Step Away From The 'Trauma Buffet' With These 5 Beach Reads By Authors Of Color Sometimes it seems like authors of color are relegated to writing about nothing but suffering, says author Silvia Moreno-Garcia. But we all need a taste of happiness — starting with these five books.
NPR logo Step Away From The 'Trauma Buffet' With These 5 Beach Reads By Authors Of Color

Step Away From The 'Trauma Buffet' With These 5 Beach Reads By Authors Of Color

Chris Hackett/Getty Images/Tetra images RF
Beach reading
Chris Hackett/Getty Images/Tetra images RF

Suffering, suffering, and how would you like a slice of abjection on the side? When it comes to books by writers of color, sometimes it seems like we're only allowed to write serious, painful tomes. Reading lists of our most noteworthy books can feel like one After School Special after another — or, as librarian Ammie E. Harrison put it to me, a "trauma buffet."

We all need a bit of happiness cake from time to time. For that reason, I asked a bunch of people to recommend me their best beach reads by authors of color. They replied with romances such as The Wedding Date by Jasmine Guillory, A Princess in Theory by Alyssa Cole and A Summer for Scandal by Lydia San Andres, the young adult novels When Dimple Met Rishi by Sandhya Menon and The Way You Make Me Feel by Maurene Goo, Sarah Kuhn's Heroine Complex series, the swashbuckling adventure of Isabel Allende's Zorro, and a novel literally set on a beach, Colson Whitehead's Sag Harbor — among others.

I have a word limit here, so I have to keep the list short — only five beach books, all by authors of color. But those weren't my only criteria — I also picked relatively recent, easily available books, because there's nothing more frustrating than a list where half of the titles are harder to find than an authentic copy of The Necronomicon.

Nobody Cries at Bingo

by Dawn Dumont

Paperback, 298 pages, Thistledown Press, $15.95, published September 15 2011 | purchase

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I heard Dawn Dumont speak at the Vancouver Writers Festival last year. She was a wry, funny woman and I was delighted to discover her books are equally humorous. Nobody Cries at Bingo is a book about life on the Okanese First Nation reservation, both the hard parts of being a young Aboriginal person in Canada, and the wackiness and inherent humor Dumont finds in everyday situations. It may sound cliché, but you'll laugh, you'll cry, and you'll learn why Conan the Barbarian is a way of life.

Hollywood Homicide

by Kellye Garrett

Paperback, 305 pages, Midnight Ink, $14.99, published August 8 2017 | purchase

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Dayna Anderson, a struggling black actress whose "big break" was a lousy chicken commercial, is no professional sleuth. In fact, these days she's not much of an actress, either. She's desperate for cash, and when she sees a billboard offering a reward for information on a hit and run she witnessed, Dayna figures this could be her lucky day. What follows is a funny, lighthearted mystery with a protagonist who may be out of her depth — but is exactly the right kind of charming.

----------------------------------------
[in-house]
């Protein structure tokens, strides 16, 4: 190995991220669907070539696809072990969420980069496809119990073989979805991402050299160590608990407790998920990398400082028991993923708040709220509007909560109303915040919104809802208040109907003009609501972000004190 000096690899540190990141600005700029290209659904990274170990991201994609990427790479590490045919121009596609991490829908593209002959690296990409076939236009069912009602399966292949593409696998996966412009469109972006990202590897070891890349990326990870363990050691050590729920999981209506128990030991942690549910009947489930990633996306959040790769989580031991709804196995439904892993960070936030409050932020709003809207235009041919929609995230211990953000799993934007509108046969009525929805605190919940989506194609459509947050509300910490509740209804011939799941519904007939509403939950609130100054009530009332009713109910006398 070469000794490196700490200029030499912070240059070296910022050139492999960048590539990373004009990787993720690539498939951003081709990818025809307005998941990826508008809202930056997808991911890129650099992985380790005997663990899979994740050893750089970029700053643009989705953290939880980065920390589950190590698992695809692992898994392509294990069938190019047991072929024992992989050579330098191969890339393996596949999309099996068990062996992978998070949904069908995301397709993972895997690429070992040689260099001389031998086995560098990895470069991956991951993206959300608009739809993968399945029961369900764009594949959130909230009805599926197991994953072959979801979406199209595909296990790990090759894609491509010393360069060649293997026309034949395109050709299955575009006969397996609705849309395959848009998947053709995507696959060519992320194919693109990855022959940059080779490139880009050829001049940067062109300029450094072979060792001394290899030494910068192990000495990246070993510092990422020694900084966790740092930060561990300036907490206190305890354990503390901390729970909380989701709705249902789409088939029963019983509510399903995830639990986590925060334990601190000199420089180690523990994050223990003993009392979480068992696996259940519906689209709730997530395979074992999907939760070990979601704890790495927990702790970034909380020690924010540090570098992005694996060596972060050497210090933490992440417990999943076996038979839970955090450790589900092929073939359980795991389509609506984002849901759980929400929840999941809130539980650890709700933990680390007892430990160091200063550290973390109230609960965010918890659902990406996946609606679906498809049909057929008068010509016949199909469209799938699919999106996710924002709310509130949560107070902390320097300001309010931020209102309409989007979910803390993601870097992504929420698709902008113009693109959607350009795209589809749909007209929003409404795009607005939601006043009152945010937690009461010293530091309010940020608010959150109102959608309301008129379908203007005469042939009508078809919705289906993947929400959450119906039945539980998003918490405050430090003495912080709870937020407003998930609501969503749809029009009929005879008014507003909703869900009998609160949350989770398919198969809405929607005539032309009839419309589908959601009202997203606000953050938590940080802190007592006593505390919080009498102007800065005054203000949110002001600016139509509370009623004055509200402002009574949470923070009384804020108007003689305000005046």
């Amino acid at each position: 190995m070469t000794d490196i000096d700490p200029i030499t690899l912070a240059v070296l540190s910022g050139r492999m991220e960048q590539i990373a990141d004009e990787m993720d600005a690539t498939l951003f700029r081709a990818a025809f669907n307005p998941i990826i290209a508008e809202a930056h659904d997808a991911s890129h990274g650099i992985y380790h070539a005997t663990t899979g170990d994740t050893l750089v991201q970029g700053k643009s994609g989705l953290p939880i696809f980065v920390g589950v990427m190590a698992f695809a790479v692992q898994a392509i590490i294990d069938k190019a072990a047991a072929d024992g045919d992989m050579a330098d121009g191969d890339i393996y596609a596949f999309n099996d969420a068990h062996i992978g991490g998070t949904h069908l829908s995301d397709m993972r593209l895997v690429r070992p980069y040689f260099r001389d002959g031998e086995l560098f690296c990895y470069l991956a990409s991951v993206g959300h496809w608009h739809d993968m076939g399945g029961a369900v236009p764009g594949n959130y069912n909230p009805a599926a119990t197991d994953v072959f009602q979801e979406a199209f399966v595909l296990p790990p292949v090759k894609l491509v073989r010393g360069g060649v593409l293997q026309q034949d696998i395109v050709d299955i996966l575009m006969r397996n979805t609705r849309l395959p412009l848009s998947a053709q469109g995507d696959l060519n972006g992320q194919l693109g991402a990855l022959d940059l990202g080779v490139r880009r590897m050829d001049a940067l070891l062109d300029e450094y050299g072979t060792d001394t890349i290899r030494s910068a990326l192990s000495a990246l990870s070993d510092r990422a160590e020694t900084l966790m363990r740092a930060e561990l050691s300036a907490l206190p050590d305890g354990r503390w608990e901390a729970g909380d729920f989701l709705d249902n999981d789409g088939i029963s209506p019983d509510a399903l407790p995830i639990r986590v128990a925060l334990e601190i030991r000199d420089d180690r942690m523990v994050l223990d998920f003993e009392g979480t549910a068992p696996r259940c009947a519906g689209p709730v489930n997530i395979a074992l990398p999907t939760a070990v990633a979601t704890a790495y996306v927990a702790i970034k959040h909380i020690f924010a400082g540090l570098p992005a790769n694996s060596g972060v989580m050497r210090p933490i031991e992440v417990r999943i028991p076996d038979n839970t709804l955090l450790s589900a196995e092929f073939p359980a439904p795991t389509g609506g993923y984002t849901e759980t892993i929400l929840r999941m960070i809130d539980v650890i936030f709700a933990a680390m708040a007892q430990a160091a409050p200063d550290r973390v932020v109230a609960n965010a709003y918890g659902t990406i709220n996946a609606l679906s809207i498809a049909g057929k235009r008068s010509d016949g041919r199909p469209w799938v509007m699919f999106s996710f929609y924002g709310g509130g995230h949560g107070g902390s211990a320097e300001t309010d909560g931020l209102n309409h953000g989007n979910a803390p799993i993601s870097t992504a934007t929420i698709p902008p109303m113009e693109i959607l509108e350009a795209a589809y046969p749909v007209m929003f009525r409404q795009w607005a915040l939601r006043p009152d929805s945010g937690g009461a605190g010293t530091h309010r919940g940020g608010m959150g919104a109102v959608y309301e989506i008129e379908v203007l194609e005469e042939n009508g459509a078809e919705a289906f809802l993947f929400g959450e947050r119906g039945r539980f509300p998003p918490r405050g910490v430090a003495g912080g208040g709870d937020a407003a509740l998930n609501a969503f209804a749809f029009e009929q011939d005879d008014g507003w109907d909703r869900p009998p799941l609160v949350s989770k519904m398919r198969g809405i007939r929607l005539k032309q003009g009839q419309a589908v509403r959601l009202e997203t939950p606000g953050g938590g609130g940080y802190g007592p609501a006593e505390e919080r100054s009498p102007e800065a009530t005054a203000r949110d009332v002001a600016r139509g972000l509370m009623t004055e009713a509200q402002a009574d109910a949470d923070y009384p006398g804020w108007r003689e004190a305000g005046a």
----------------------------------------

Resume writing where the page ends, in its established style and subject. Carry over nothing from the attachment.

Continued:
Strange Weather in Tokyo

by Hiromi Kawakami

Paperback, 179 pages, Counterpoint, $16.95, published November 14 2017 | purchase

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Not everybody enjoys quiet books, or what some folks call slice-of-life stories, but if you are looking for a gentler read, try Hiromi Kawakami's novel about a 30-something woman who develops a friendship with a much-older gentleman at the bar she frequents. Slowly, bit by bit, Kawakami paints an ethereal story about loneliness, and ultimately love, with a lot of delicious food on the side. In short, a simmering stew of emotion.

The Unexpected Inheritance of Inspector Chopra

by Vaseem Khan

Paperback, 316 pages, Redhook, $15.99, published September 15 2015 | purchase

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Do you feel that what your mysteries need is a bit more elephant? Then have I got a novel for you. Inspector Ashwin Chopra is about to retire when he gets an unexpected present: You guessed it, an elephant. Now he has to solve a crime while caring for his new four-legged friend. Set in Mumbai, this novel is the definition of a cozy mystery — and I must ask, do you call Bollywood mysteries Bollysteries? — and it's the first in a series, so when you're done with it you can snatch up The Perplexing Theft of the Jewel in the Crown.

Mambo in Chinatown

by Jean Kwok

Paperback, 431 pages, Riverhead, $16, published July 7 2015 | purchase

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Charlie Wong feels she isn't good at anything. Lacking her father's fantastic cooking skills, she's stuck washing dishes at a restaurant and longing for something more. She finds that something — and herself — at a ballroom dance studio. (Cue the musical numbers.) If you like tales of ugly ducklings who morph into swans, stories of families and friendship, and especially if you like dancing, then this novel will have you tapping your feet.

Silvia Moreno-Garcia is an award-winning author and editor. Her most recent novel is The Beautiful Ones. She tweets at @silviamg.